That’s great to hear. However, there will soon come the time when you’ll need help running the community. How are you preparing for this?
Totally. I’m taking it step by step and there are a lot of things that I haven’t figured out yet. I’m not afraid to ask for help if needed.
Jorge, what part of the community organizing do you enjoy the most and the least?
When I was younger, learning about technologies was most interesting and attractive. The more experienced as a developer I become, I see a lot of value in learning about human interactions and creating a healthy and open community environment.
I understand the need for management and reporting, but these bits are not my favorite.
Sometimes, when you bring a group of people together, interactions are not always positive and helpful. The idea of having toxic interactions among members worries me and I try hard to prevent it.
Where do you turn for advice?
I want to learn as much from other organizers as possible. As I said before, I’m super open and transparent and not afraid to ask questions. If I need advice or get feedback, I turn to my mentors. I work closely with the Google Flutter team, and their approach to community building is very inspiring. So it’s a mix of resources and people.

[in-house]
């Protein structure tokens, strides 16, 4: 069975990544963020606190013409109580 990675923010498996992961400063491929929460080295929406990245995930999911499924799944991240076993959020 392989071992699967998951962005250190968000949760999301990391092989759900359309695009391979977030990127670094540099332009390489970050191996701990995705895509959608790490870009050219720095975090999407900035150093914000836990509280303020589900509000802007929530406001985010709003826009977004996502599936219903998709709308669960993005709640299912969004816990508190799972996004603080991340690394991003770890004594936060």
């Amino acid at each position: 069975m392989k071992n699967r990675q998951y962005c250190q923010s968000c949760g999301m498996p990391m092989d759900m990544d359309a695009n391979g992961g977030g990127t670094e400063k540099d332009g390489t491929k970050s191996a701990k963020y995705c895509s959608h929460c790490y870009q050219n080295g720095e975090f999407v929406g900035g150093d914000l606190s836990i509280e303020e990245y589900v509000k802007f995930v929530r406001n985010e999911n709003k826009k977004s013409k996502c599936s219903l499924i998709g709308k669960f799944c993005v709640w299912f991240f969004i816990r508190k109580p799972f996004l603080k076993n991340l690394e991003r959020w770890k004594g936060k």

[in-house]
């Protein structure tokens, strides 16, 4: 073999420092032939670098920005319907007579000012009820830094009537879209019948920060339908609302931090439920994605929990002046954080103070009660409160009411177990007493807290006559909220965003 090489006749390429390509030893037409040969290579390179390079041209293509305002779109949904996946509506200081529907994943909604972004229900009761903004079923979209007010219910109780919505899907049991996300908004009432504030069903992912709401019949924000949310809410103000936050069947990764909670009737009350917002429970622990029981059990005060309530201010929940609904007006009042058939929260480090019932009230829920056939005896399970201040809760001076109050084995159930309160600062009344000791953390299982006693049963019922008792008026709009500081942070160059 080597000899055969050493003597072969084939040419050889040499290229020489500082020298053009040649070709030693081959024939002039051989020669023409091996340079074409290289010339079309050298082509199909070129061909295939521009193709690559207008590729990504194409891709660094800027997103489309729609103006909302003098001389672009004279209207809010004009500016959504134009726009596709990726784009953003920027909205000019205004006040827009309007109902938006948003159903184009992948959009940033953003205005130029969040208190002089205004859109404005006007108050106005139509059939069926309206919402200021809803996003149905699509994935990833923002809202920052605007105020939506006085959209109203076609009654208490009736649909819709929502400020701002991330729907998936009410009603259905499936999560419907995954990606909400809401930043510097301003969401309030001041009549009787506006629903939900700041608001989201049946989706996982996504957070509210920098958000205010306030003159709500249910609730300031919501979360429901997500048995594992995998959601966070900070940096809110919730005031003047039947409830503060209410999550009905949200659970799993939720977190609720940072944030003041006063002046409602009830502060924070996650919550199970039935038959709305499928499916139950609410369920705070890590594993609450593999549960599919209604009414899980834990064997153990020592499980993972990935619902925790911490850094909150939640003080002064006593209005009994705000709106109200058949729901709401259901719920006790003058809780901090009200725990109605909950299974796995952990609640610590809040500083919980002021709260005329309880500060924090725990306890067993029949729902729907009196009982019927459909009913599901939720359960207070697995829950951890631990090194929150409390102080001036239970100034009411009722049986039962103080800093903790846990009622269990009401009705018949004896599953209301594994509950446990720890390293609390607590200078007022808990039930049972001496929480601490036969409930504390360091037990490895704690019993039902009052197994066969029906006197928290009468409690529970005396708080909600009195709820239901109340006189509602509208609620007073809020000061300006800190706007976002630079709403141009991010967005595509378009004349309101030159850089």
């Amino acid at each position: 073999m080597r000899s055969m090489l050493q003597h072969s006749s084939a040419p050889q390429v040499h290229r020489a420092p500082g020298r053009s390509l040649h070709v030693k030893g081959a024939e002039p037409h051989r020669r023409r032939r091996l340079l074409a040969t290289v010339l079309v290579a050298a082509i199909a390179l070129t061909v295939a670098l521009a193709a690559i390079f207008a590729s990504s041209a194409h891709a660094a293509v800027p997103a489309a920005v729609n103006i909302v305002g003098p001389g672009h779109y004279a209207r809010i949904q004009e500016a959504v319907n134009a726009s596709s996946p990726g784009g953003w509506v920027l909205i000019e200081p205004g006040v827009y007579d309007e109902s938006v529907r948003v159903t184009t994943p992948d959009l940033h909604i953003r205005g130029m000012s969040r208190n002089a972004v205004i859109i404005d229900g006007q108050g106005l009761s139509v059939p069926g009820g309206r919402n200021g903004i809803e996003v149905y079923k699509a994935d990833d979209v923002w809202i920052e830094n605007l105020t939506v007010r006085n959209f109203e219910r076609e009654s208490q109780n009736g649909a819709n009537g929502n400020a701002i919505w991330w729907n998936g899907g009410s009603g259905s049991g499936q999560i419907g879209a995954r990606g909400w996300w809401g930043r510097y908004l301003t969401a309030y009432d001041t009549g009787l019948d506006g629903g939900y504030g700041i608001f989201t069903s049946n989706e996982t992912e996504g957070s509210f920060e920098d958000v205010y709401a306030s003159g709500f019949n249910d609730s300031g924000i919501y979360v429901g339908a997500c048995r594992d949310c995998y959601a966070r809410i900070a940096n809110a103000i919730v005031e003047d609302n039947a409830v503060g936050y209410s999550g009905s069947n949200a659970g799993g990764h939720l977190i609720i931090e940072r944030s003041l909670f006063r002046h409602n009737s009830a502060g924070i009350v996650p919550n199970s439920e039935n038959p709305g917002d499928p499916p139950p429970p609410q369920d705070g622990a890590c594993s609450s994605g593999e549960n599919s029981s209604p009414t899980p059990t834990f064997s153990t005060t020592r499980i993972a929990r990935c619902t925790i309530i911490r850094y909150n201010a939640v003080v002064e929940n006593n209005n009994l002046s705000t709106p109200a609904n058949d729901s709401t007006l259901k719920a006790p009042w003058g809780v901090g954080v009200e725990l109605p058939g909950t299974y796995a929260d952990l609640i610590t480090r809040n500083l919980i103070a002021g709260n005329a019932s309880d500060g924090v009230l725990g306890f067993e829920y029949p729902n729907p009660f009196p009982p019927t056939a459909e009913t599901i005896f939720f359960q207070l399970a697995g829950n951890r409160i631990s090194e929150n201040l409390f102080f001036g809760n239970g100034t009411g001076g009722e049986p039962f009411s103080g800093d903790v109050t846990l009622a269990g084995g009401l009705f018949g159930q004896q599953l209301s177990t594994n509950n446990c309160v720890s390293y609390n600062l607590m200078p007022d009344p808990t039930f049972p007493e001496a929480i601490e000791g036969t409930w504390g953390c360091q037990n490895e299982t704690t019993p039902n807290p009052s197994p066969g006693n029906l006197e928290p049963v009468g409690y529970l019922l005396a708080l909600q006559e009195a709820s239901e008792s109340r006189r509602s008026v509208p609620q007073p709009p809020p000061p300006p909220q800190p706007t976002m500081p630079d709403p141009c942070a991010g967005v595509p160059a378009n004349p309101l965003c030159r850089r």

What do you wish you had known before starting as a community organizer?
I naturally would like to please everyone and that’s impossible. Feedback from your audience is important, but people will often tell you contradictory things. You have to have your ultimate and clearly defined goal in mind and be prepared that it will take time and patience to achieve it.
Jorge, what are you looking forward to in the future?
I am so excited to organize events around Flutter, maybe a hackathon. I want to engage more members to be active in organizing meetups and speaking. On a personal level, I’m just super grateful to be part of this amazing community of people around Flutter and other technologies.